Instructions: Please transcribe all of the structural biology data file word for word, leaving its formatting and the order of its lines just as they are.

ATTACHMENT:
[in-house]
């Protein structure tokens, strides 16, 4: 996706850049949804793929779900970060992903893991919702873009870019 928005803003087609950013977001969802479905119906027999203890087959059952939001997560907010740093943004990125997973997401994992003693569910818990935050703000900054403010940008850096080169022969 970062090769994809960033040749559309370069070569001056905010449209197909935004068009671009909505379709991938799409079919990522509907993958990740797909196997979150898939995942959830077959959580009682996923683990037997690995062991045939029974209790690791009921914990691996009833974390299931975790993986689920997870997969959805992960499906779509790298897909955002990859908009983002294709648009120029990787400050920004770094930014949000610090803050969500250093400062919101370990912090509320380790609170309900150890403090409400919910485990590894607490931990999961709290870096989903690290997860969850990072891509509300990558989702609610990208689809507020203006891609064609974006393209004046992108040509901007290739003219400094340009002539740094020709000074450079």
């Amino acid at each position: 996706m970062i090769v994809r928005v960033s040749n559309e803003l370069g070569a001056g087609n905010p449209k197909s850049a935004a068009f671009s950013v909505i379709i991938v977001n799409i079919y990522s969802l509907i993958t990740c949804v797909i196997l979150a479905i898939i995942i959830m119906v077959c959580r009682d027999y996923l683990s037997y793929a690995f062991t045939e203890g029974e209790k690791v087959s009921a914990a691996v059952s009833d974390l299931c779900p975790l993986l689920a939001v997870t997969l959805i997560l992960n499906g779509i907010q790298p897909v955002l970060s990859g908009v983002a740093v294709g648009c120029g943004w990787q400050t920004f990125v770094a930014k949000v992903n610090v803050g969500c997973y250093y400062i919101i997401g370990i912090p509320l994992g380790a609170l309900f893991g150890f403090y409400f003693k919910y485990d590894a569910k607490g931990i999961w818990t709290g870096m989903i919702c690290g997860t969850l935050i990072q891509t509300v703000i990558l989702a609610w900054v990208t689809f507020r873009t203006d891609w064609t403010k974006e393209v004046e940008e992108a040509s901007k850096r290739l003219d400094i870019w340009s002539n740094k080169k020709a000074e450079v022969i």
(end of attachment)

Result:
[in-house]
């Protein structure tokens, strides 16, 4: 996706850049949804793929779900970060992903893991919702873009870019 928005803003087609950013977001969802479905119906027999203890087959059952939001997560907010740093943004990125997973997401994992003693569910818990935050703000900054403010940008850096080169022969 970062090769994809960033040749559309370069070569001056905010449209197909935004068009671009909505379709991938799409079919990522509907993958990740797909196997979150898939995942959830077959959580009682996923683990037997690995062991045939029974209790690791009921914990691996009833974390299931975790993986689920997870997969959805992960499906779509790298897909955002990859908009983002294709648009120029990787400050920004770094930014949000610090803050969500250093400062919101370990912090509320380790609170309900150890403090409400919910485990590894607490931990999961709290870096989903690290997860969850990072891509509300990558989702609610990208689809507020203006891609064609974006393209004046992108040509901007290739003219400094340009002539740094020709000074450079």
């Amino acid at each position: 996706m970062i090769v994809r928005v960033s040749n559309e803003l370069g070569a001056g087609n905010p449209k197909s850049a935004a068009f671009s950013v909505i379709i991938v977001n799409i079919y990522s969802l509907i993958t990740c949804v797909i196997l979150a479905i898939i995942i959830m119906v077959c959580r009682d027999y996923l683990s037997y793929a690995f062991t045939e203890g029974e209790k690791v087959s009921a914990a691996v059952s009833d974390l299931c779900p975790l993986l689920a939001v997870t997969l959805i997560l992960n499906g779509i907010q790298p897909v955002l970060s990859g908009v983002a740093v294709g648009c120029g943004w990787q400050t920004f990125v770094a930014k949000v992903n610090v803050g969500c997973y250093y400062i919101i997401g370990i912090p509320l994992g380790a609170l309900f893991g150890f403090y409400f003693k919910y485990d590894a569910k607490g931990i999961w818990t709290g870096m989903i919702c690290g997860t969850l935050i990072q891509t509300v703000i990558l989702a609610w900054v990208t689809f507020r873009t203006d891609w064609t403010k974006e393209v004046e940008e992108a040509s901007k850096r290739l003219d400094i870019w340009s002539n740094k080169k020709a000074e450079v022969i």